Technology


Google Street View seen to boost country’s tourism




Posted on February 04, 2014


IN 1962, communication theorist Marshall McLuhan coined the term “global village”-- describing how electric technology managed to shrink the world into something as small as a village with information being transferred almost instantaneously from one point to the other making physical distance irrelevant.

More than 50 years later that “global village” has shrunk to the point where any one person can get an up-close and in-depth view of almost anywhere in almost no time at all with the help of Google Street View.

Google Street View is a feature available in Google Maps and Google Earth where anyone can see a street, a park, a landmark, a natural wonder through a 360-degree panoramic image taken at street level (reminiscent of the Encarta Encyclopedia virtual tours).

Launched in 2007, it then ventured out from the continental United States and into different countries and continents.

This year, it has landed in the Philippines and with the cooperation of the Department of Tourism (DoT), it aims to capture the beauty and the reason why it is more fun in the Philippines.

“Our partnership with Google to bring Street View to the Philippines will allow us to create a digital experience of our landscapes, which we hope will entice more people around the world to learn about our diverse offerings and visit our country. For us here at home, Street View can also help make the maps of our country even ‘more fun’ and interesting, as well as enable Filipinos to explore their country more, which in turn can help boost domestic travel and tourism,” DoT Secretary Ramon Jimenez, Jr. said.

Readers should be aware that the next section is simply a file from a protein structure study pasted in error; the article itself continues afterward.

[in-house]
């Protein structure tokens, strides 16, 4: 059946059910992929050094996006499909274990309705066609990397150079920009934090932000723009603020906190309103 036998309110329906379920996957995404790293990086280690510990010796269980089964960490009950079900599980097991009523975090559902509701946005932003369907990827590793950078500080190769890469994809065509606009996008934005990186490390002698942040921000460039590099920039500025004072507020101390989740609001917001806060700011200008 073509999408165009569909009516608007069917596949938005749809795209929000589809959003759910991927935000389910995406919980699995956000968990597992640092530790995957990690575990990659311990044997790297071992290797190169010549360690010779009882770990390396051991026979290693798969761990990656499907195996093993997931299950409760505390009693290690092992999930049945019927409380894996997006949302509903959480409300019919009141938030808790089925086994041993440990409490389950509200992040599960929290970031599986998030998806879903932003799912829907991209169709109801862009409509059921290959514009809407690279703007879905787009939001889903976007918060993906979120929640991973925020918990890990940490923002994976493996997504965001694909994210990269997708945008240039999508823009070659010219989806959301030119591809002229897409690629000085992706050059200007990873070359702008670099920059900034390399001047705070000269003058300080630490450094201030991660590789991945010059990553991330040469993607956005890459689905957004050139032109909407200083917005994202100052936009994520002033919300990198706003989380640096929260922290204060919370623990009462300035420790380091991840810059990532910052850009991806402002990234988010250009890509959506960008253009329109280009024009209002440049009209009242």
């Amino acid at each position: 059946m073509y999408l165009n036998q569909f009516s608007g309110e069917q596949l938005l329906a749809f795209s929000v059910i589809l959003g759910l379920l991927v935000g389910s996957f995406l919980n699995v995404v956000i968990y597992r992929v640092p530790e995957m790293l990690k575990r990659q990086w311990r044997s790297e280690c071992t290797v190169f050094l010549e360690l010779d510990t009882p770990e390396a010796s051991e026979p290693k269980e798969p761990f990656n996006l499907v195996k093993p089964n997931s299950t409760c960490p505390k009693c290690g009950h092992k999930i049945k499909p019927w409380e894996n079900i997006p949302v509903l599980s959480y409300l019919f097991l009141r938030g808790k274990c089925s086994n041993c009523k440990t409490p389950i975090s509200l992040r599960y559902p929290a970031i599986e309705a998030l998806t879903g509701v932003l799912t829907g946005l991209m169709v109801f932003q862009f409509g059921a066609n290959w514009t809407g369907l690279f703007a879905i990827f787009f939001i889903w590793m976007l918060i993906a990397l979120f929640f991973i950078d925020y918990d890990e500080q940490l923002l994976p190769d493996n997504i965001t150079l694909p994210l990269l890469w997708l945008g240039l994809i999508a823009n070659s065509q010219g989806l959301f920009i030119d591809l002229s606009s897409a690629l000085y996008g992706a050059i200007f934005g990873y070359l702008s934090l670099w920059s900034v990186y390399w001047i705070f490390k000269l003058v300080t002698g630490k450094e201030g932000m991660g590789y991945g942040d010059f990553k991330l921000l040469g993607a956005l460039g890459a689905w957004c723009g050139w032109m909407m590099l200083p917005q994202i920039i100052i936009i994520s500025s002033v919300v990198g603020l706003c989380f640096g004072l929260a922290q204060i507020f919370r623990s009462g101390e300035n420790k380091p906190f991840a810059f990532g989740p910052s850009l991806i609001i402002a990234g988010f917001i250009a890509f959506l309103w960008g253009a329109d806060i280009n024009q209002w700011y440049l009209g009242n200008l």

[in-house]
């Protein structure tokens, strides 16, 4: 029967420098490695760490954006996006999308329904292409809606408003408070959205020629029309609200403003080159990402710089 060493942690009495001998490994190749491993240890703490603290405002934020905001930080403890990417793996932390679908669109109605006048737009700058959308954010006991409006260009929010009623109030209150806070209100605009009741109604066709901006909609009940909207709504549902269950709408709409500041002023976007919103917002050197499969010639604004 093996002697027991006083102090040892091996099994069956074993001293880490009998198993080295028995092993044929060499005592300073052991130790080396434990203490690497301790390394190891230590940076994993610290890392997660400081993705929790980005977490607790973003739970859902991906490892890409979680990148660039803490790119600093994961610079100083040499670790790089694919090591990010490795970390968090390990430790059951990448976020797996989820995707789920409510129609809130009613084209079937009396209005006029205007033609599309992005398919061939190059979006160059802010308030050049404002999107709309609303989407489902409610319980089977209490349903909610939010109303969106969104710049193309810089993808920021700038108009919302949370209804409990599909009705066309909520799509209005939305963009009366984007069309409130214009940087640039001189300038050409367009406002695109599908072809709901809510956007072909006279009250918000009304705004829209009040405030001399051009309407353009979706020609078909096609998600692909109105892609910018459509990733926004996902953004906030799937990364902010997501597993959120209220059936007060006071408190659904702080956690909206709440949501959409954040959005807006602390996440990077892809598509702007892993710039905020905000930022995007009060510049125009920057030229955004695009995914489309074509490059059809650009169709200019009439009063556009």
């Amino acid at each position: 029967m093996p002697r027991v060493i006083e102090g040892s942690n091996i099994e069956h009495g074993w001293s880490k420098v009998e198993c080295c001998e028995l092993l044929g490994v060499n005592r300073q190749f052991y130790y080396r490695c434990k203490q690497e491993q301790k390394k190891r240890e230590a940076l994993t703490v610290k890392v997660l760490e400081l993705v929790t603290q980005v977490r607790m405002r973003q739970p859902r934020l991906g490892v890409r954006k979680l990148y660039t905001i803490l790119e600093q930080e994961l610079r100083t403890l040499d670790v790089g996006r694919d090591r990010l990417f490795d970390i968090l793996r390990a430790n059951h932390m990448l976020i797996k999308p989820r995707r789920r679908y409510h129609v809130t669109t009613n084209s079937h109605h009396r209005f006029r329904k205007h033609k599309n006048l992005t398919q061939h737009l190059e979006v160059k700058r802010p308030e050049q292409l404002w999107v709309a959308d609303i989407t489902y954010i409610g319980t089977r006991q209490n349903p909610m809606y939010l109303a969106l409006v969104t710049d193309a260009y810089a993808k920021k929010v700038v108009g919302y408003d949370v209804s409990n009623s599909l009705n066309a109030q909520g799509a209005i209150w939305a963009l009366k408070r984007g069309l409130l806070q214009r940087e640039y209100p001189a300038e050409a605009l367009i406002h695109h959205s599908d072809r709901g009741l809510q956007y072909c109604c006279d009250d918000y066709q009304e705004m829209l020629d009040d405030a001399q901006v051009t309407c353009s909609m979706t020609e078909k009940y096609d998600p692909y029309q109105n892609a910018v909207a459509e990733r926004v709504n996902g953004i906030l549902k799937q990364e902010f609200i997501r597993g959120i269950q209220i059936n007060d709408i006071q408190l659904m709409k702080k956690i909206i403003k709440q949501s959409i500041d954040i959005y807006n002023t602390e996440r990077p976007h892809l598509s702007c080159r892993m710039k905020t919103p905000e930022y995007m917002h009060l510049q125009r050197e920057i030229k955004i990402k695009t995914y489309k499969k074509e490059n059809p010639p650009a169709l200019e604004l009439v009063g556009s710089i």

The Google Street View team will go around the 7,107 islands using the Street View cars furnished with a set-up of 15 cameras that will simultaneously capture 360 degrees of a certain location and will be sent to a control center where every image will be stitched together to form one.

With the country being an archipelago, however, many places would be inaccessible using cars, which is why the team will make use of the Google Trekker, a 40-pound, 15-camera setup backpacking technology that a person will use to take photographs of places with uneven terrains or narrow side streets and the Google Trolley, a setup with a dolly-like mechanism enabling it to be pushed and pulled in different directions.

The Street View team started driving on the day of the launch and said that their priority right now is to capture Metro Manila -- with it being a capital -- but will work their way down the whole country.

“We are consulting the DoT for recommendations on where best to take Street View next,” said Ryan Morales, Google Philippines marketing manager.

As a teaser for the project, the Street View team covered prior to the launch four sites in the historic Intramuros: Fort Santiago, San Agustin Church, Baluarte de San Diego and the Plaza San Luis Complex.

Street View can be accessed upon signing in with one’s Google account, going to the Google Maps site at maps.google.com and drag the “person” on top of the zoom buttons called Pegman to a place outlined in blue (those are the places covered by Street View) and all that’s left is to enjoy the view. -- Zsarlene B. Chua